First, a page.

Vol. 9, No. 1: Spring 2003

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Vol. 9, No. 1: Spring 2003

Elvis waited for the water to rise. The last Civil War correspondent entered the field. A brother-in-law emptied both barrels of his rifle. The world stopped turning when the President died. 9-11 revealed another kind of New Yorker. A collector found high-priced slave shackles for sale. And the Southjust like a fickle lovercontinued to torment those who most cared.

Letters to the Editors: Britney’s Ghost: More Fallout from Our Most Controversial Cover

by Michael Sabota, Leonard Wilson

"I figured I'd better wait awhile to see if y'all would settle down and get back to doing what you do best: aggravating people, but not insulting them."

Front Porch: Spring 2003

by Harry L. Watson

"If you've never thought of yin and yang as southern symbols, maybe you will now."

Our Kind of Yankee: September 11 Reminded Southerners of What We Admire about New York

by John Shelton Reed

"What's going on here? Texans and South Carolinians playing kissy-face with New York City? Isn't New York the heart of Yankeedom? Isn't it the city southerners love to hate?"

Yankee Interloper and Native Son: Carl Carmer and Clarence Cason: Unlikely Twins of Alabama Expose

by Philip D. Beidler

"'Like a fickle lover, the South has a way of tormenting those who care most about her.'"

In Search of the Lost Confederate Graveyard: The Last Civil War Correspondent Enters the Field

by Charlie Curtis

"At last Curtis could sense that he was closing in on the lost Confederates."

Heritage, not Hate? Collecting Black Memorabilia

by Lynn Casmier-Paz

"When I arrived at the Silver Spring Armory, I found the place jammed with brown and black people hawking rusted 'Authentic Slave Shackles' that only a consumer with a platinum credit card could purchase."

My Twentieth Century: Leaves from a Journal

by Anne Firor Scott

"For a moment the world stopped turning while we, a great nation, felt ourselves suddenly headless, directionless."

Audubon Drive, Memphis

by James Seay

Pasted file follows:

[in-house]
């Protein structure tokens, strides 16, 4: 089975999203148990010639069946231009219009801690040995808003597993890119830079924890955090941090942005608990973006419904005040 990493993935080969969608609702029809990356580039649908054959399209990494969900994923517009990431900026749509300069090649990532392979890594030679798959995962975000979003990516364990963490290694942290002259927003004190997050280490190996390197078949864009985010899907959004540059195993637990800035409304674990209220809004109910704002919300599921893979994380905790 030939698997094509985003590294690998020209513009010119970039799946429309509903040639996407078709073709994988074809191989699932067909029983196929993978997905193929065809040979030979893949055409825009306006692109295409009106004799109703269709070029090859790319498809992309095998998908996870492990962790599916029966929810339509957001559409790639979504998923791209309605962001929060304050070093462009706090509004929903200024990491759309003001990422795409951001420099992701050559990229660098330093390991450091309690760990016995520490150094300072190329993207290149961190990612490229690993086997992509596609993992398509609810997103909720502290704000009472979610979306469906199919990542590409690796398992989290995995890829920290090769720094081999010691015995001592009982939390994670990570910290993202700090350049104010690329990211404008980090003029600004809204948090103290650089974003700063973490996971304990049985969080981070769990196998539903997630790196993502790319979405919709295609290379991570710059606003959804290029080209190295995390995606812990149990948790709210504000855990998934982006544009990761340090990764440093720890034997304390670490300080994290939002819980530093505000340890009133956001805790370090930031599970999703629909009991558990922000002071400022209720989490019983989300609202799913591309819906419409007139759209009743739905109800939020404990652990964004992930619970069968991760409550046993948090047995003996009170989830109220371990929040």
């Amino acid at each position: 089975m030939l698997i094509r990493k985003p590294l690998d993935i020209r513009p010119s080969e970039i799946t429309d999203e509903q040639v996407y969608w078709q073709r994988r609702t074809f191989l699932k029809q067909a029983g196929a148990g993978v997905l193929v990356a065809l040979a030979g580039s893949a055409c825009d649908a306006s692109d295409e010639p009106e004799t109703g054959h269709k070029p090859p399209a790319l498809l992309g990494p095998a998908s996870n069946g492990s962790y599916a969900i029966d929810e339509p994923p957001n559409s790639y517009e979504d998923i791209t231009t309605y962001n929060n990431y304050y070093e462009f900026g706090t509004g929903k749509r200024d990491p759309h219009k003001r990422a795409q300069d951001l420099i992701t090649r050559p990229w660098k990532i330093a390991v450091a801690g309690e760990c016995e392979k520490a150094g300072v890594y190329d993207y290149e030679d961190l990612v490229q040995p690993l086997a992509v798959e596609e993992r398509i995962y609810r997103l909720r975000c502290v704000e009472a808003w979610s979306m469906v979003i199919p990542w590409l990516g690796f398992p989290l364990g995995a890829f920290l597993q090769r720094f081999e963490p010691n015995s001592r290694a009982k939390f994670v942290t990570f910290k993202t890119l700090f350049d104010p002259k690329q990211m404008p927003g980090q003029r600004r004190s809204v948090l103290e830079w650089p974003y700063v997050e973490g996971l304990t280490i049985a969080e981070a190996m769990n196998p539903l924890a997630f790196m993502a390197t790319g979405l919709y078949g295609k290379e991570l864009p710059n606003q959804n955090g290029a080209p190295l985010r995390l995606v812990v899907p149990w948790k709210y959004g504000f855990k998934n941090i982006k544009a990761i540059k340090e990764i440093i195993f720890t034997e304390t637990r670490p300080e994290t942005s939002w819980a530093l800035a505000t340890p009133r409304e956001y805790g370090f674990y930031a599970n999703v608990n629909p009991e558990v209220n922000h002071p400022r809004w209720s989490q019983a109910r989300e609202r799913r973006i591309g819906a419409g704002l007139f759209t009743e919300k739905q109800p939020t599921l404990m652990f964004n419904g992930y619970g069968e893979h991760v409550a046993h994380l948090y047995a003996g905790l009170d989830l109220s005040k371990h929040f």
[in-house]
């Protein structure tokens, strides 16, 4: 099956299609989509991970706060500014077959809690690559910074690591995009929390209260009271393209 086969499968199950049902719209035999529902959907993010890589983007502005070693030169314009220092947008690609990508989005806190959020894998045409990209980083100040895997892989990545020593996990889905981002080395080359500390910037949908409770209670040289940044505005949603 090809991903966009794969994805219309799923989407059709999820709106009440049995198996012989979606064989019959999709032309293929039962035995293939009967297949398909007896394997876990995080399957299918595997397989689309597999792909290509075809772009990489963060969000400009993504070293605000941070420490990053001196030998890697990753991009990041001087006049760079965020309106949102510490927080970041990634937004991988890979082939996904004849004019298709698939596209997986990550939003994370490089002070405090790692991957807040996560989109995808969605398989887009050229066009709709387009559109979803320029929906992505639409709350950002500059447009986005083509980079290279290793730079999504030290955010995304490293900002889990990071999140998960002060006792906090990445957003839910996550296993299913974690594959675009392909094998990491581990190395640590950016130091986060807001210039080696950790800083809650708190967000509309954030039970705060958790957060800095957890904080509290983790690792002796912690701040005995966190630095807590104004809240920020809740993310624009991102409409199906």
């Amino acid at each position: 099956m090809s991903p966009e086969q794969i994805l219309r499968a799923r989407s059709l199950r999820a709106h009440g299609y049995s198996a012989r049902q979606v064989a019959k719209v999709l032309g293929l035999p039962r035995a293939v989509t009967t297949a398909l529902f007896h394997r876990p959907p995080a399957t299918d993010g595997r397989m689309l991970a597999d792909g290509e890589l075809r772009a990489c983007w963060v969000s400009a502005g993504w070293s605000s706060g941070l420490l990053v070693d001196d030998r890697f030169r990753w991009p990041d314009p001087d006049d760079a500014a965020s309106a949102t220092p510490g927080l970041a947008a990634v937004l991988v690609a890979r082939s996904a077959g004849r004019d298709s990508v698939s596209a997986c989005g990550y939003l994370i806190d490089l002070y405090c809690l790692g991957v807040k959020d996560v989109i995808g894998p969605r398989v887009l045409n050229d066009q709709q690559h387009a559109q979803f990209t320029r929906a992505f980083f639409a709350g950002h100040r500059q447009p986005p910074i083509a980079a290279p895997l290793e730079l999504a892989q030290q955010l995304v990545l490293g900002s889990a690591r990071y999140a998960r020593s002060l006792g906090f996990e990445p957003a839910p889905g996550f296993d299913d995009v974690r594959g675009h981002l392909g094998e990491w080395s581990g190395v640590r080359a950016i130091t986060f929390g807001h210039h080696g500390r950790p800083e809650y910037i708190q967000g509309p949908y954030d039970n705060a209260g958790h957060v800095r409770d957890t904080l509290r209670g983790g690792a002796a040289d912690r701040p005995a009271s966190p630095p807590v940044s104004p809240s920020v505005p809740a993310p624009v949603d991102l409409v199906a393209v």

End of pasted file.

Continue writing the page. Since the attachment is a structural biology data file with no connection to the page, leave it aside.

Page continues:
"Elvis is about twenty-one and 'Heartbreak Hotel' has just sold a million."

Up Beat Down South: “The Death of Emma Hartsell”

by Bruce E. Baker

"One December afternoon, he finished off a running argument with his younger brother-in-law with both barrels of a shotgun."

Mr. Skylark: John Bennett and the Charleston Renaissance by Harlan Greene (review)

by Dale Volberg Reed

University of Georgia Press, 2001

Out Under the Sky of the Great Smokies: A Personal Journal by Harvey Broome (review)

by Daniel S. Pierce

"Broome relished hiking through mist-shrouded old-growth forests, sleeping in the rain, or rock-hopping in winter on ice-covered boulders."

The Politics of Whiteness: Race, Workers, and Culture in the Modern South by Michelle Brattain (review)

by Carl Burkart

Princeton University Press, 2001

Intimate Strategies of the Civil War: Military Commanders and Their Wives by Carol K. Bleser (review)

by Nina Silber

Oxford University Press, 2001

Faulkner’s County: The Historical Roots of Yoknapatawpha by Don H. Doyle (review)

by Linda Wagner-Martin

University of North Carolina Press, 2001

George Henry White: An Even Chance in the Race of Life by Benjamin R. Justesen (review)

by John H. Haley

Louisiana State University Press, 2001

Religion in Mississippi by Randy J. Sparks (review)

by David Edwin Harrell

University Press of Mississippi, 2001